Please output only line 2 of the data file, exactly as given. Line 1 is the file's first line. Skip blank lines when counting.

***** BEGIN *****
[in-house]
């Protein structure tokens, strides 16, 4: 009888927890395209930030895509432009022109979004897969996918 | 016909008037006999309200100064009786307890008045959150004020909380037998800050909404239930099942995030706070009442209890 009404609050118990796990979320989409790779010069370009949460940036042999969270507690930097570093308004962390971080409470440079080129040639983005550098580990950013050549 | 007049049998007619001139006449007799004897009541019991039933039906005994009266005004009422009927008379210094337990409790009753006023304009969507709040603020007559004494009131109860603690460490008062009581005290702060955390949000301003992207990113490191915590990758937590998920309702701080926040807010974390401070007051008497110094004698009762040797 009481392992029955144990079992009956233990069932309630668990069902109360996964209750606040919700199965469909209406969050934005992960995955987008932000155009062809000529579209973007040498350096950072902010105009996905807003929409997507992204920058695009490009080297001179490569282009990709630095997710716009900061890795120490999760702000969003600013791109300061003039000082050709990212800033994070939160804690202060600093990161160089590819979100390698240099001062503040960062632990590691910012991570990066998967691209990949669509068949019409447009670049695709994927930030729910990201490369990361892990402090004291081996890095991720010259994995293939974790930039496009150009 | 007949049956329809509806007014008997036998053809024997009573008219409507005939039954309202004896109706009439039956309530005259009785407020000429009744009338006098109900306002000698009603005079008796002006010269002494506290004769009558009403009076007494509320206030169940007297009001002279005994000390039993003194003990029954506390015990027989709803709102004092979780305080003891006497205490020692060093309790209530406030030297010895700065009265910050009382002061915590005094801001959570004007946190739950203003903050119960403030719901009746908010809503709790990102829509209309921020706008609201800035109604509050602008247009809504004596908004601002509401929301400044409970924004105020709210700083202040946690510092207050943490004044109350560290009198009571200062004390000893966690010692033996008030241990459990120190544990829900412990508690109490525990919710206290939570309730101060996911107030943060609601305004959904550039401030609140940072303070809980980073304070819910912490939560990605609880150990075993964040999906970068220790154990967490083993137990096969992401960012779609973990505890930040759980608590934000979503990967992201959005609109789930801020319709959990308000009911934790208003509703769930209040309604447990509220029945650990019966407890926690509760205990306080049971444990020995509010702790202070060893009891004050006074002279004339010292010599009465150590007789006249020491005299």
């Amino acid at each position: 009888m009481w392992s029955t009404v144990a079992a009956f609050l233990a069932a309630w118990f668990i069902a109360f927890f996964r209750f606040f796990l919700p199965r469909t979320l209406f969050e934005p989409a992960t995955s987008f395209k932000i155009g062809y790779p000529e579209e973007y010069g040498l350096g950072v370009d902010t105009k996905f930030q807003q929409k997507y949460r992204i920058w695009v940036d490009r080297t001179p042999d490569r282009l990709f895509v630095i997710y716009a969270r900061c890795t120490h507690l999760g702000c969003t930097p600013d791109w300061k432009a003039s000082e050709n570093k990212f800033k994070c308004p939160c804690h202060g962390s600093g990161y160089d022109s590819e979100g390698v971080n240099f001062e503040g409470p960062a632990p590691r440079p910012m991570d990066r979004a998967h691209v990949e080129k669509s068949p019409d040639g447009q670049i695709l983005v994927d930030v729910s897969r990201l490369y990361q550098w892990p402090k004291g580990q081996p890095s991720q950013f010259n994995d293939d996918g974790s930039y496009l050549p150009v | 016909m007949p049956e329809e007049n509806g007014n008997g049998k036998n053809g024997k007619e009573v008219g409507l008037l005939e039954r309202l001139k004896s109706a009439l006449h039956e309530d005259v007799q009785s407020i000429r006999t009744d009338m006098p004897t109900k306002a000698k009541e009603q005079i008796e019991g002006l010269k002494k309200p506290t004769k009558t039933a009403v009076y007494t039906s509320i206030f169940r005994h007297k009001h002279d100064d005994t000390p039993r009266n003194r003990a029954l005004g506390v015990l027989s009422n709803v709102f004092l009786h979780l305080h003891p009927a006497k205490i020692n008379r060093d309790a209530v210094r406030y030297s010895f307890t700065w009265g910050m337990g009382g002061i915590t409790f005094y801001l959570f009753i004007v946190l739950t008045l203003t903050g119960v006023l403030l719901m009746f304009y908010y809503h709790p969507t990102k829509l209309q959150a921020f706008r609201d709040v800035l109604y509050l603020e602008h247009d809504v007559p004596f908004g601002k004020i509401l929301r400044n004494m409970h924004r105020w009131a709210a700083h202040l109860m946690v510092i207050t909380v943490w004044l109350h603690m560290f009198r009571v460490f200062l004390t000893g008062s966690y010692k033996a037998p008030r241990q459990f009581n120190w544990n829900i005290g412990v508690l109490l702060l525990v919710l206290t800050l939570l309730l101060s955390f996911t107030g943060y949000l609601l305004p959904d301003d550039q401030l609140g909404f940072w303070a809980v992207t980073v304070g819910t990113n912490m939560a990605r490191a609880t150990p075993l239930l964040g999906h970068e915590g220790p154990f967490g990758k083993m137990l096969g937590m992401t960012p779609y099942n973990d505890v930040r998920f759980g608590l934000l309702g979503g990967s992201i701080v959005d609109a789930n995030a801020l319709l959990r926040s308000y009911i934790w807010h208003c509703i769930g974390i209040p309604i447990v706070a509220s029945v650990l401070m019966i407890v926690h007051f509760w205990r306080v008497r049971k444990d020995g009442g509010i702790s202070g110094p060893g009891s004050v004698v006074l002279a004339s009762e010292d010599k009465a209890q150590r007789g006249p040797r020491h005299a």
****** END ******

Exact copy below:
């Protein structure tokens, strides 16, 4: 009888927890395209930030895509432009022109979004897969996918 | 016909008037006999309200100064009786307890008045959150004020909380037998800050909404239930099942995030706070009442209890 009404609050118990796990979320989409790779010069370009949460940036042999969270507690930097570093308004962390971080409470440079080129040639983005550098580990950013050549 | 007049049998007619001139006449007799004897009541019991039933039906005994009266005004009422009927008379210094337990409790009753006023304009969507709040603020007559004494009131109860603690460490008062009581005290702060955390949000301003992207990113490191915590990758937590998920309702701080926040807010974390401070007051008497110094004698009762040797 009481392992029955144990079992009956233990069932309630668990069902109360996964209750606040919700199965469909209406969050934005992960995955987008932000155009062809000529579209973007040498350096950072902010105009996905807003929409997507992204920058695009490009080297001179490569282009990709630095997710716009900061890795120490999760702000969003600013791109300061003039000082050709990212800033994070939160804690202060600093990161160089590819979100390698240099001062503040960062632990590691910012991570990066998967691209990949669509068949019409447009670049695709994927930030729910990201490369990361892990402090004291081996890095991720010259994995293939974790930039496009150009 | 007949049956329809509806007014008997036998053809024997009573008219409507005939039954309202004896109706009439039956309530005259009785407020000429009744009338006098109900306002000698009603005079008796002006010269002494506290004769009558009403009076007494509320206030169940007297009001002279005994000390039993003194003990029954506390015990027989709803709102004092979780305080003891006497205490020692060093309790209530406030030297010895700065009265910050009382002061915590005094801001959570004007946190739950203003903050119960403030719901009746908010809503709790990102829509209309921020706008609201800035109604509050602008247009809504004596908004601002509401929301400044409970924004105020709210700083202040946690510092207050943490004044109350560290009198009571200062004390000893966690010692033996008030241990459990120190544990829900412990508690109490525990919710206290939570309730101060996911107030943060609601305004959904550039401030609140940072303070809980980073304070819910912490939560990605609880150990075993964040999906970068220790154990967490083993137990096969992401960012779609973990505890930040759980608590934000979503990967992201959005609109789930801020319709959990308000009911934790208003509703769930209040309604447990509220029945650990019966407890926690509760205990306080049971444990020995509010702790202070060893009891004050006074002279004339010292010599009465150590007789006249020491005299």